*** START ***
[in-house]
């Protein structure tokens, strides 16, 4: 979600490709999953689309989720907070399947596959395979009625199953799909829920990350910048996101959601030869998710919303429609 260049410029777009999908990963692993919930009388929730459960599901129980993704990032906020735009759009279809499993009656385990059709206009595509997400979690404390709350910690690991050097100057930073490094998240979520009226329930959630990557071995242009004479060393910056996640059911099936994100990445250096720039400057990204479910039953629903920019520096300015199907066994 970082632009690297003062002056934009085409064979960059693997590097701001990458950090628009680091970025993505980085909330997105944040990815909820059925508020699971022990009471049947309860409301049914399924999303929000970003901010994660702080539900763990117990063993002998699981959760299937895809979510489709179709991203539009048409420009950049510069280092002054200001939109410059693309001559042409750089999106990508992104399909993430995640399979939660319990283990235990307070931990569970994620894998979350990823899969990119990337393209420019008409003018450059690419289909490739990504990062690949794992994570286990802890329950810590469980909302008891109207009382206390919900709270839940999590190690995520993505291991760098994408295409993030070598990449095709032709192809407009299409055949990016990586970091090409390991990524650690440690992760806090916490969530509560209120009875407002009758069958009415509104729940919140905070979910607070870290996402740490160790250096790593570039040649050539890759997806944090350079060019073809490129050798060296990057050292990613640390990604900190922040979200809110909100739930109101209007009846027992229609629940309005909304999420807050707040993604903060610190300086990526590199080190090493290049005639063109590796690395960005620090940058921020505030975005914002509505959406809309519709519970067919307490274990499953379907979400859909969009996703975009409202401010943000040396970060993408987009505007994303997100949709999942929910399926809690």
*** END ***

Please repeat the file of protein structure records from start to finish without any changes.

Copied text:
[in-house]
């Protein structure tokens, strides 16, 4: 979600490709999953689309989720907070399947596959395979009625199953799909829920990350910048996101959601030869998710919303429609 260049410029777009999908990963692993919930009388929730459960599901129980993704990032906020735009759009279809499993009656385990059709206009595509997400979690404390709350910690690991050097100057930073490094998240979520009226329930959630990557071995242009004479060393910056996640059911099936994100990445250096720039400057990204479910039953629903920019520096300015199907066994 970082632009690297003062002056934009085409064979960059693997590097701001990458950090628009680091970025993505980085909330997105944040990815909820059925508020699971022990009471049947309860409301049914399924999303929000970003901010994660702080539900763990117990063993002998699981959760299937895809979510489709179709991203539009048409420009950049510069280092002054200001939109410059693309001559042409750089999106990508992104399909993430995640399979939660319990283990235990307070931990569970994620894998979350990823899969990119990337393209420019008409003018450059690419289909490739990504990062690949794992994570286990802890329950810590469980909302008891109207009382206390919900709270839940999590190690995520993505291991760098994408295409993030070598990449095709032709192809407009299409055949990016990586970091090409390991990524650690440690992760806090916490969530509560209120009875407002009758069958009415509104729940919140905070979910607070870290996402740490160790250096790593570039040649050539890759997806944090350079060019073809490129050798060296990057050292990613640390990604900190922040979200809110909100739930109101209007009846027992229609629940309005909304999420807050707040993604903060610190300086990526590199080190090493290049005639063109590796690395960005620090940058921020505030975005914002509505959406809309519709519970067919307490274990499953379907979400859909969009996703975009409202401010943000040396970060993408987009505007994303997100949709999942929910399926809690």